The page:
Posts Tagged ‘road trip’

General notes on East Coast road trips, or: More morning motivation

June 17, 2017

By Matthew E. Milliken
June 17, 2017

I recently made one of a number of hometown pilgrimages that I undertake each year. On Wednesday, the eve before my return to North Carolina, my Parental Unit and I were discussing what time on Thursday I planned to depart. (I’d asked to be awoken by 9 if I wasn’t already up and about.)

P.U. then asked if I was trying to get back to the Old North State for any particular event. “Nope,” I responded flippantly.

Actually, this answer was in the nebulous realm between truth and untruth. I typically play free bar-league poker in Raleigh on Thursday evenings, and I prefer to arrive in time to participate in the early game, which begins at 7 p.m. (There’s a 20-minute grace period for late arrivals.) So there was that incentive for returning to Carolina by a particular time.

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Smartphone reset, summer 2015 (part 1 of some)

August 29, 2015

By Matthew E. Milliken
Aug. 29, 2015

The Great Phone Meltdown of 2015 happened at an inconvenient moment.

In mid-December 2012, my Parental Unit bought two Apple smartphones: A 16-gigabyte iPhone 5 for P.U.’s own self and, as a very generous gift, a 32-GB iPhone 5 for me. This was a very spiffy upgrade from my previous (and first) smartphone, an iPhone 3GS.

The phone served me well, from shortly before my second trip to the Rose Bowl (which happened to be my first in-person viewing of a Stanford Cardinal victory at the Rose Bowl) up until… well, up until Wednesday, Aug. 19, 2015.

A close friend, M—, whom I refer to as my godsister, had invited me to join her family at a cabin in the mountains around Harrisonburg, Va. The rental began on the fourth Saturday of August, but since I didn’t wish to join them for the entire week, I planned on heading up there on the 19th.

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178 – car theft – add title-category-keywords-text

December 24, 2013

By Matthew E. Milliken
Dec. 10, 2013

I grew up outside of New York City, the progeny of two honest-to-goodness city kids. Not only was I raised near what seemed to be one of the most dangerous places in America, it coincided with perhaps the most crime-ridden periods in the history of our nation. So when I say that I was instilled with a certain paranoia, I really mean it.

What habits did my parents teach me? In no particular order, here’s a list of things (not all of which relate to crime): Always wear your seatbelt. Always look both ways before crossing the street. Avoid showing or handling money on the street unless it’s absolutely necessary. Always read the fine print before signing. Always get, and keep, a receipt. Never ever ever leave your belongings unattended. Always keep a small emergency cash stash. Never leave anything of value — or, ideally, anything even remotely interesting — in plain sight in an unattended car.

These strictures have guided me through much of my life, although in certain cases, I’ve learned to relax them when appropriate. For example, if I’m repositioning my car — just moving it in or out of a driveway, say — I won’t always fasten my seatbelt. (I still typically feel guilty about this minor infraction, alas.) Also, I’ve become comfortable stepping away from my laptop computer if I’m at a coffee shop here in North Carolina’s Research Triangle and I need to use the bathroom or speak on the phone. (I rarely leave my smartphone unattended, however — both because it’s easier to walk away with one surreptitiously than with a laptop and because, um, uh, oh — because sometimes I need to look up stock quotes at a moment’s notice!)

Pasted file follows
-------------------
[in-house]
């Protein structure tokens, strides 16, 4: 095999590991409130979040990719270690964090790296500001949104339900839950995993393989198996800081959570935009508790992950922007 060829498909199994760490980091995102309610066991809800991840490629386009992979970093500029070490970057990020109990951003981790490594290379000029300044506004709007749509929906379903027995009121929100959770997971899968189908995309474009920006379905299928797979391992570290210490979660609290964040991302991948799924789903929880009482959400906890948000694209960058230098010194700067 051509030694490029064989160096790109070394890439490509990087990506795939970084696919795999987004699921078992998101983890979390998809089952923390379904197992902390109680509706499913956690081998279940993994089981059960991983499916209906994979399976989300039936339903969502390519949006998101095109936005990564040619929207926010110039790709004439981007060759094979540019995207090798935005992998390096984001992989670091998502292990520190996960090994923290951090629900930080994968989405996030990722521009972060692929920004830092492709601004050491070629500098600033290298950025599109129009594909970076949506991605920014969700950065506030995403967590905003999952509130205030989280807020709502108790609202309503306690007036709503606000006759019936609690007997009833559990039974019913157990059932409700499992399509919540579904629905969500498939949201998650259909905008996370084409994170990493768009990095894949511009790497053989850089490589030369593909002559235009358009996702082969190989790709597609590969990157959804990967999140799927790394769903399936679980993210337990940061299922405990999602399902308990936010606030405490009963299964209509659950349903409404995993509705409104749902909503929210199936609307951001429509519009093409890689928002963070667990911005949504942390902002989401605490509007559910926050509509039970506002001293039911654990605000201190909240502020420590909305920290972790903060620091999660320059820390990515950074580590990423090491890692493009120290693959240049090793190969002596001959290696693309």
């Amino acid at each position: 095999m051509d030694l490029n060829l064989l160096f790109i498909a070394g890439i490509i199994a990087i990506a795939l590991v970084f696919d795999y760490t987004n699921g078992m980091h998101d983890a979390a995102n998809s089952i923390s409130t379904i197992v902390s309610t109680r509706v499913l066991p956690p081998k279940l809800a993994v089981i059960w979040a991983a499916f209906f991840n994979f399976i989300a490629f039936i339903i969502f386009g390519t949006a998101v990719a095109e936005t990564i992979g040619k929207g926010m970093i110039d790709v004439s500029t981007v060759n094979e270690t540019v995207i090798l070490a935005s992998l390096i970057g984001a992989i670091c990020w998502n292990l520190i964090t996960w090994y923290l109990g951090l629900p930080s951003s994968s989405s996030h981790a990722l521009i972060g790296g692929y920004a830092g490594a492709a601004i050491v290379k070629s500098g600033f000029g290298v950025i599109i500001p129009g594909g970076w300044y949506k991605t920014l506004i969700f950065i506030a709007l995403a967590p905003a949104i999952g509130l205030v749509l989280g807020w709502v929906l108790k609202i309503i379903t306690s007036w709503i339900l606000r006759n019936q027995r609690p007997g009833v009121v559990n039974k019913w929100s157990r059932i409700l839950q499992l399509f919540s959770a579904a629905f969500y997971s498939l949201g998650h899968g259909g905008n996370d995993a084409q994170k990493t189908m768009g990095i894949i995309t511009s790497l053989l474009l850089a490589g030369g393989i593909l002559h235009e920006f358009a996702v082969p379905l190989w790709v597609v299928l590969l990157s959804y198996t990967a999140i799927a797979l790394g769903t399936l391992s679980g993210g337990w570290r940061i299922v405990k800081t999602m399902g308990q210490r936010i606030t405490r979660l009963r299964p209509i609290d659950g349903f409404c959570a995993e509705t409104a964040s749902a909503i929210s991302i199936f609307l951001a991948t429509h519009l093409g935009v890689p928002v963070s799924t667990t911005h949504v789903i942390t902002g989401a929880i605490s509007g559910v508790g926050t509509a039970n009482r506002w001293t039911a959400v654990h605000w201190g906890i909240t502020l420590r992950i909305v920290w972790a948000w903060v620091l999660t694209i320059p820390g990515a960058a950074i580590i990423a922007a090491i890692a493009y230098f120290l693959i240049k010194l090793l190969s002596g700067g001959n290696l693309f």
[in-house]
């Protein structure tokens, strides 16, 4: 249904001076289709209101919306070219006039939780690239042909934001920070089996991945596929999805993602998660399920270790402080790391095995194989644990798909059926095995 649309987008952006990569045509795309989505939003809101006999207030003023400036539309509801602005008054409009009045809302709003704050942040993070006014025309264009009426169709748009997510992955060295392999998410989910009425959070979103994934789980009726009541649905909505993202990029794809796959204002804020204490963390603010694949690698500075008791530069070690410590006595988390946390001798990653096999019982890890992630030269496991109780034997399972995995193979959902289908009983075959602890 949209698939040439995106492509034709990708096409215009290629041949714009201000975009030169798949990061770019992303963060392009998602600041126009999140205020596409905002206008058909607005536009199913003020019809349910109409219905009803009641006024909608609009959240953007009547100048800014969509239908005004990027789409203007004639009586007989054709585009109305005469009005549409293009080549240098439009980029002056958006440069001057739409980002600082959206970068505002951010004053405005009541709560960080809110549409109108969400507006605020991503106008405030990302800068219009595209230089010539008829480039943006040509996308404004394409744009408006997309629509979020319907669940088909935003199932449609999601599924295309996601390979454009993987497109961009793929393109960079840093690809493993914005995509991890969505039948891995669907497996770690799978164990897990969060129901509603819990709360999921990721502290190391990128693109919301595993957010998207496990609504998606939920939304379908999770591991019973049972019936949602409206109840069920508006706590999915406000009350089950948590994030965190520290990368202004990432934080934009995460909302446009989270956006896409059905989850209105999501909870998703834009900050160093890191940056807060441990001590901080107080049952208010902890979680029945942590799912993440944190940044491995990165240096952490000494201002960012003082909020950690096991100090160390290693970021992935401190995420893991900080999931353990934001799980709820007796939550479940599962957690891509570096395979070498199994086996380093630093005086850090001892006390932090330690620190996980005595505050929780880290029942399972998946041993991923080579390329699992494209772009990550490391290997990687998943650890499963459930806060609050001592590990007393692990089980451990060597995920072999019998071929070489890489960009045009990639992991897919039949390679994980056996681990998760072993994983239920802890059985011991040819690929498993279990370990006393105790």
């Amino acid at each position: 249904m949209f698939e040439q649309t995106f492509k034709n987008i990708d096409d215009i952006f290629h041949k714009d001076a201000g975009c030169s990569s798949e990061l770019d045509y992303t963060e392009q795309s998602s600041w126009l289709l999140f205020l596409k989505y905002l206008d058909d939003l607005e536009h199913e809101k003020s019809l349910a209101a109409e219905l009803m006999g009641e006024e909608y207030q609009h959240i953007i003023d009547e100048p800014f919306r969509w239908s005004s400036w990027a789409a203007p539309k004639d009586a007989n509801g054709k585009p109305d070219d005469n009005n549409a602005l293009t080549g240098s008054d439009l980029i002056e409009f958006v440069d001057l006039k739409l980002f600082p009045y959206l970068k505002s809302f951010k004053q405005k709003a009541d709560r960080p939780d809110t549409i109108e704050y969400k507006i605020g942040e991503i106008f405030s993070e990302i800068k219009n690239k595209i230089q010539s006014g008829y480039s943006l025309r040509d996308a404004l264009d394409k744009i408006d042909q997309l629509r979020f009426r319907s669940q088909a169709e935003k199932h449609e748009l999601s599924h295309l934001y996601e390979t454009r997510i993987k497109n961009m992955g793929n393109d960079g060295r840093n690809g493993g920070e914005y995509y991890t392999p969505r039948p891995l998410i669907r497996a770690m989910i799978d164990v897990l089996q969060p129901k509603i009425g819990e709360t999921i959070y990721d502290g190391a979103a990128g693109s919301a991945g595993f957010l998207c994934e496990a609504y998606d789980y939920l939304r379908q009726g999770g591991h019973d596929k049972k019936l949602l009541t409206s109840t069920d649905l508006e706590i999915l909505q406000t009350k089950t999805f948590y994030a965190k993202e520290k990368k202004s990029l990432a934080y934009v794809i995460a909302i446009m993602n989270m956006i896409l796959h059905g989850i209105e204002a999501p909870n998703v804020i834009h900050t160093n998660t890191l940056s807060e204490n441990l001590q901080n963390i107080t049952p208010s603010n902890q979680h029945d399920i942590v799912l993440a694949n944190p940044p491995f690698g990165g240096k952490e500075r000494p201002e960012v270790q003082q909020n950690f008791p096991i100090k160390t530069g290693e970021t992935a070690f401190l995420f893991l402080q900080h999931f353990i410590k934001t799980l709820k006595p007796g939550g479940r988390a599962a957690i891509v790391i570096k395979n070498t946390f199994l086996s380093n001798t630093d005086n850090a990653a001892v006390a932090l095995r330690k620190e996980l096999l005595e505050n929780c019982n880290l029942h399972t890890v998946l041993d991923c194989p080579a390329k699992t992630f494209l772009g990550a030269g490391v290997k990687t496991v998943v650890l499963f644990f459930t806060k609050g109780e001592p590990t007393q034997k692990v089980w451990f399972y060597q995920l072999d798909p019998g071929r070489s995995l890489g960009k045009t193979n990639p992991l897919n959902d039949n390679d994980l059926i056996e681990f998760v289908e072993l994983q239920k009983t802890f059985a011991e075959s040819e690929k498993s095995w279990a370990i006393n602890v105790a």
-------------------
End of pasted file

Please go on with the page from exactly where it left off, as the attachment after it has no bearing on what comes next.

Unfortunately, I paid insufficient attention to one of the rules last week, and I ended up paying a price for it.

On the day after Thanksgiving, after having breakfast with my parent in New York, I got in my 2000 Honda Civic (please form a line, ladies!) and set off for the return drive to Durham, North Carolina.

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Our odyssey: How one man, one parent and one dog made a drive that normally takes nine-ish hours in half a day

December 17, 2013

By Matthew E. Milliken
Dec. 17, 2013

Sing, O muse, of that ingenious hero who traveled far and wide after a sojourn in the cradle of Big Tobacco and Duke University. Many roads did he navigate, and many were the highways with whose intersections and traffic he was acquainted. Moreover, he suffered much by the weather while trying to speed his own way and bring his carmates safely home.

I live in Durham, North Carolina, but I grew up in the exurbs of New York City; my parent and the family dog still live in the house where I was raised. Last month, I drove down Parental Unit and Lucky the dog for a week-long visit.

The SUV was packed and loaded and rolling out of my driveway for our northbound return trip around 9 a.m. on Nov. 26, two days before Thanksgiving. I am accustomed to completing the drive between one home and the other — a journey I tend to make at least four or five times a year — in nine or 10 hours. Little did I know that it would be roughly 9 p.m. before we would reach our destination…

The weather was supposed to be rainy all day, and indeed we had not been traveling northeast on Interstate 85 for very long before I had to turn on the windshield wipers.

Our initial bit of drama, however, derived not from the skies but from the game of chicken that I began playing with the fuel gauge on the dashboard. We were about midway between the North Carolina–Virginia line and the I-85/I-95 merge in Petersburg, Va., when I noticed that the indicator was edging toward empty.

My parent noticed it too and called it to my attention. When were we going to stop for gas? I was asked. Um… Up ahead, I replied.

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